This is the kind of question that makes everyone tremble. But it’s bound to be asked so you need to have a positive answer prepared in advance so you’re ready.
Tips to help you answer this very awkward question:
When an interviewer is asking you about this, he or she is trying to find out what you would do in situations in which someone above you made an error. Would you be willing to mention this? How would you handle the situation?
You may or may not have faced this circumstance in the past, but you’re bound to at one time or another in your career. Employers know this so if the question comes up in an interview, here are some suggestions:
Give an example. If you have been in this situation in a previous job, you should discuss it with the interviewer. Avoid citing minor examples. Discuss a circumstance that had a direct impact on the company’s profitability.
Do not say you would ignore the mistake. If you are faced with a situation where you are 100% convinced that your boss is doing something wrong, tell him or her what you think. In doing this you must be diplomatic and watch your tone. But you cannot be fearful of your boss or assume they’re going to retaliate in some way. A good manager is a professional and should be able to take criticism. In many cases they like being challenged by those on their team. It’s all in the delivery though, so tread lightly.
Diffuse the negativity. Upon being asked this interview question, eliminate any negative tone in your voice. Express yourself with humility in acknowledging that your boss is your superior and in authority. Despite this, explain that you’d be willing to speak up about the mistake.
Determine the best approach. When you discover that someone over you has made a mistake, the best approach is to speak to him or her privately. It would be counter-productive to mention this in front of others. Be professional.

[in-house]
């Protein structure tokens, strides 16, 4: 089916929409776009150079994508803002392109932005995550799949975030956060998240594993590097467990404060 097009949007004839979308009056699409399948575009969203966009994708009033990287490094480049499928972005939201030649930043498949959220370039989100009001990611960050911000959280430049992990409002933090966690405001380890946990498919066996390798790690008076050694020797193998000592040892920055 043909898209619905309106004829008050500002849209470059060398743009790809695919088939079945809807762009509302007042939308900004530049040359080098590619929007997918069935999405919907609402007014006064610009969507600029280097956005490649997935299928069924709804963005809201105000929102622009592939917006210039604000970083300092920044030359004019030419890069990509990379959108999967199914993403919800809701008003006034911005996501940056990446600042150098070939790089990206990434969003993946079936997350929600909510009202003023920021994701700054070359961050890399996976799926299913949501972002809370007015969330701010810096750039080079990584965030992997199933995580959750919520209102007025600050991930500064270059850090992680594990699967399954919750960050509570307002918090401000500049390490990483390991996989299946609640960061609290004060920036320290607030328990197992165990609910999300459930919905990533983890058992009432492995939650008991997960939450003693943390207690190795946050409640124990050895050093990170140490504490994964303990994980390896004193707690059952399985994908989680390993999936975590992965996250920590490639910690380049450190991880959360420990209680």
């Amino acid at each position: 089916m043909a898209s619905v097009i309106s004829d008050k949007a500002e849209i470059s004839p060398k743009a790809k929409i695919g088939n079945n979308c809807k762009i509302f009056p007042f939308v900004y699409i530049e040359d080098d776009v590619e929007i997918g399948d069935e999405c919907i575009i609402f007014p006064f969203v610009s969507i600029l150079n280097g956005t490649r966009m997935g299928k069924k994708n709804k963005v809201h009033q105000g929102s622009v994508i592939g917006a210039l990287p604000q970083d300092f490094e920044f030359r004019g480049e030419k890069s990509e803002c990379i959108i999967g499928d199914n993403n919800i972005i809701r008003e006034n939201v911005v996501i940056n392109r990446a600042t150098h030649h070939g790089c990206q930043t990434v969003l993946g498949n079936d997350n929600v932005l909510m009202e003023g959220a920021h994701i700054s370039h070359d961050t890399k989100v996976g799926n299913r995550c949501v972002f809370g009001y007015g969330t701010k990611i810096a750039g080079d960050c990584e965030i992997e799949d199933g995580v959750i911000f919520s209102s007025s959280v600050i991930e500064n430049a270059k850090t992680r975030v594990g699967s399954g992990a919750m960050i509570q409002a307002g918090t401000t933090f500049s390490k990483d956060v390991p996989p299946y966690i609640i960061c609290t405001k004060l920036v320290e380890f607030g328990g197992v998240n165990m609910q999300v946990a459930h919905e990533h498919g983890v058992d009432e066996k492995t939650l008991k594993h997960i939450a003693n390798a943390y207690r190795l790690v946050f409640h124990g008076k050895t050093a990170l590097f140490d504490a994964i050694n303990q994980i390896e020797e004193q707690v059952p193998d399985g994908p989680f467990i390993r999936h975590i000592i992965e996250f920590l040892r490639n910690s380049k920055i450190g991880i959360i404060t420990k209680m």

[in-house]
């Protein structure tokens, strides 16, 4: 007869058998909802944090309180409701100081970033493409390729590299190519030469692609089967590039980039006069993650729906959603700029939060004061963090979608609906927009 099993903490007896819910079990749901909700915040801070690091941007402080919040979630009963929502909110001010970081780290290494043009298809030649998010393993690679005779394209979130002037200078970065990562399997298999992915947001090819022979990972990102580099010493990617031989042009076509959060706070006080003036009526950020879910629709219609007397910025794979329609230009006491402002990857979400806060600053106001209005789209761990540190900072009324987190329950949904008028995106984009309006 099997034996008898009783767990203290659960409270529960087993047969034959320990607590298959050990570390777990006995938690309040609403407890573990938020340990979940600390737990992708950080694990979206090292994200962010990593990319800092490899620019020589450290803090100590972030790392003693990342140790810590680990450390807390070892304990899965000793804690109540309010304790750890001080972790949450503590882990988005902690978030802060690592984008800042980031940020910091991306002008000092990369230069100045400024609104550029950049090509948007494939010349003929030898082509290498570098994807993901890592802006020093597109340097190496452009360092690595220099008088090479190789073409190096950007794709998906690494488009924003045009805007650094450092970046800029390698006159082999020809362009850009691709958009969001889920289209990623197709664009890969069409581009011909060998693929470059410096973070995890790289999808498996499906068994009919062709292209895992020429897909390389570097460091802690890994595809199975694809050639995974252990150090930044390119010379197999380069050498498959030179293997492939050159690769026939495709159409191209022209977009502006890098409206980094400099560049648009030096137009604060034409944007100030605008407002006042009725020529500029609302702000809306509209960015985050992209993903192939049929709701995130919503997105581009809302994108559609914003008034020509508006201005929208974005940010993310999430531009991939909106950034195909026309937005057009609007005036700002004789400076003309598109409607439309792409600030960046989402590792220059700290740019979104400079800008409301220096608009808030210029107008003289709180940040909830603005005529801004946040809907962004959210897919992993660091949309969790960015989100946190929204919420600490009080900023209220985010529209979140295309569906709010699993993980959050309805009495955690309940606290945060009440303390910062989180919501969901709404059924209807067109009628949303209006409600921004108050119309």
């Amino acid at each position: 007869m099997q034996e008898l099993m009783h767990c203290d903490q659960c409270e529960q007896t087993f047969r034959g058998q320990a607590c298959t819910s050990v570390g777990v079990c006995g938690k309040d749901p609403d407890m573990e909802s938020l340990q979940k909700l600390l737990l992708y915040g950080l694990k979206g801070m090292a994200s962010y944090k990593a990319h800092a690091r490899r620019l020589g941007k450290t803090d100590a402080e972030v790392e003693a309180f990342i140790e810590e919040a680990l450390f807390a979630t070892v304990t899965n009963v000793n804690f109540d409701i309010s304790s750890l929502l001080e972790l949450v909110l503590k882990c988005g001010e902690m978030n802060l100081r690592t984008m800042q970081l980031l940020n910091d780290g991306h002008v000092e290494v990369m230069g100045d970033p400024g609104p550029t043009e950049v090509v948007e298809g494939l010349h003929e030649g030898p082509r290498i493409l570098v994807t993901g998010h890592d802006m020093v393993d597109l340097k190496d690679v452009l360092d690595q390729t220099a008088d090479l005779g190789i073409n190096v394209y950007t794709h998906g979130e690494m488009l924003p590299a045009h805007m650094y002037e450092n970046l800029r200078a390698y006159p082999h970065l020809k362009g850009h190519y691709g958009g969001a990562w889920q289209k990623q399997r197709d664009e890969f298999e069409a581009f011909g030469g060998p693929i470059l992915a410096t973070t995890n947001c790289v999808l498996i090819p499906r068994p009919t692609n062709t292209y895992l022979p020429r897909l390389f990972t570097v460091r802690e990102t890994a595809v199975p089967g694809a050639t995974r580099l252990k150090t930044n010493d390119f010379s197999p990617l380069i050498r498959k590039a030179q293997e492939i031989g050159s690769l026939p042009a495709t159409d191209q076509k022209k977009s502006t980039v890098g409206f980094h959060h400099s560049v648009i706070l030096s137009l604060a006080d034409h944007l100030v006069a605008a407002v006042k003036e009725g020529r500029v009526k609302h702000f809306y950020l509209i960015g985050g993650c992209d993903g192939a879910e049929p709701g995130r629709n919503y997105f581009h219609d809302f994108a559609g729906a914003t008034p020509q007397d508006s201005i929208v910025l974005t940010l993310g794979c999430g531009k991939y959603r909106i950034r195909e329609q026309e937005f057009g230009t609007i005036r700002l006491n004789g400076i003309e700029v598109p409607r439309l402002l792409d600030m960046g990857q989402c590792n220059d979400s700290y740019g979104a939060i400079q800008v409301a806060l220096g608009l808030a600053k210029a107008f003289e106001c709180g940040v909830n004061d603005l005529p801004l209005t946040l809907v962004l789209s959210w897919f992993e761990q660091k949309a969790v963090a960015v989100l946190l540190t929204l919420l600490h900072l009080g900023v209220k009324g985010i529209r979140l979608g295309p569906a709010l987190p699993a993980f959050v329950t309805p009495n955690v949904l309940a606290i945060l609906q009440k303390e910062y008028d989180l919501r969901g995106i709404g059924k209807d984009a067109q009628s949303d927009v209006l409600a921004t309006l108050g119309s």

Speak respectfully. You wouldn’t just call your boss out on their mistake as if it were okay to speak your mind. Your boss must be spoken to respectfully, no matter what he or she’s done or how it will affect the company.
You are not the police. You should not come off as if you are out to get your boss. This is not a criminal you’re dealing with. When you’re a professional, working on a team with others, your job performance can be affected by the poor decisions or mistakes of the team leader. Nonetheless, you need to be diplomatic, yet truthful in conveying your concerns.
The STAR approach works well. Answer this question by using the STAR approach, with S = Situation, T = Task, A = Action you took and R = Results you got. When you answer in this manner your interviewer should be impressed and hopefully you will be the star out of all the candidates interviewing for the position.
Keep in mind that you may be asked some awkward questions, but that is no reason to be intimidated. If you’ve prepared yourself in advance you’ve anticipated these types of questions and are ready. Just know that it isn’t necessarily a mistake to point out a mistake. The outcome will depend on how professional you are in dealing with the situation.
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